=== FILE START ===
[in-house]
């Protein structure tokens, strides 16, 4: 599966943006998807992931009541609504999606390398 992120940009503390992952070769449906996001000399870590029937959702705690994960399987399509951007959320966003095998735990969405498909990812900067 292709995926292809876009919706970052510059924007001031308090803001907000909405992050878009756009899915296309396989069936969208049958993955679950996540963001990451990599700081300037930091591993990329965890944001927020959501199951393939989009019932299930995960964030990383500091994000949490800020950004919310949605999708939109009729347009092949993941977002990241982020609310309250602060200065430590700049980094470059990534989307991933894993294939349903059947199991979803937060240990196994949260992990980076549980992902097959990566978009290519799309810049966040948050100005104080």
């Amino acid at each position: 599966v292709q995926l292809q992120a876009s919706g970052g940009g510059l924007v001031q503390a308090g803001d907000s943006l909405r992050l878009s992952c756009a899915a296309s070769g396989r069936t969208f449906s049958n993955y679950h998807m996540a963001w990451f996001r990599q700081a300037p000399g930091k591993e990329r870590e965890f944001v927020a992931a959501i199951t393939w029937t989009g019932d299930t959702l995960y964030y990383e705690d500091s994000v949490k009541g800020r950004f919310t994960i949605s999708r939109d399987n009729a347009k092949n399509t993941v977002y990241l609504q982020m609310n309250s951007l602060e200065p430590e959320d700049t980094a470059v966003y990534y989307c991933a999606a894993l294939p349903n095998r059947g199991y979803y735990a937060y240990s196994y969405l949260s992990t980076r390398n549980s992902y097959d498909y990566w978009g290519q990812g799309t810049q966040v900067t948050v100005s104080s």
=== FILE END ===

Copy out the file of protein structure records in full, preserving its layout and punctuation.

[in-house]
């Protein structure tokens, strides 16, 4: 599966943006998807992931009541609504999606390398 992120940009503390992952070769449906996001000399870590029937959702705690994960399987399509951007959320966003095998735990969405498909990812900067 292709995926292809876009919706970052510059924007001031308090803001907000909405992050878009756009899915296309396989069936969208049958993955679950996540963001990451990599700081300037930091591993990329965890944001927020959501199951393939989009019932299930995960964030990383500091994000949490800020950004919310949605999708939109009729347009092949993941977002990241982020609310309250602060200065430590700049980094470059990534989307991933894993294939349903059947199991979803937060240990196994949260992990980076549980992902097959990566978009290519799309810049966040948050100005104080």
């Amino acid at each position: 599966v292709q995926l292809q992120a876009s919706g970052g940009g510059l924007v001031q503390a308090g803001d907000s943006l909405r992050l878009s992952c756009a899915a296309s070769g396989r069936t969208f449906s049958n993955y679950h998807m996540a963001w990451f996001r990599q700081a300037p000399g930091k591993e990329r870590e965890f944001v927020a992931a959501i199951t393939w029937t989009g019932d299930t959702l995960y964030y990383e705690d500091s994000v949490k009541g800020r950004f919310t994960i949605s999708r939109d399987n009729a347009k092949n399509t993941v977002y990241l609504q982020m609310n309250s951007l602060e200065p430590e959320d700049t980094a470059v966003y990534y989307c991933a999606a894993l294939p349903n095998r059947g199991y979803y735990a937060y240990s196994y969405l949260s992990t980076r390398n549980s992902y097959d498909y990566w978009g290519q990812g799309t810049q966040v900067t948050v100005s104080s």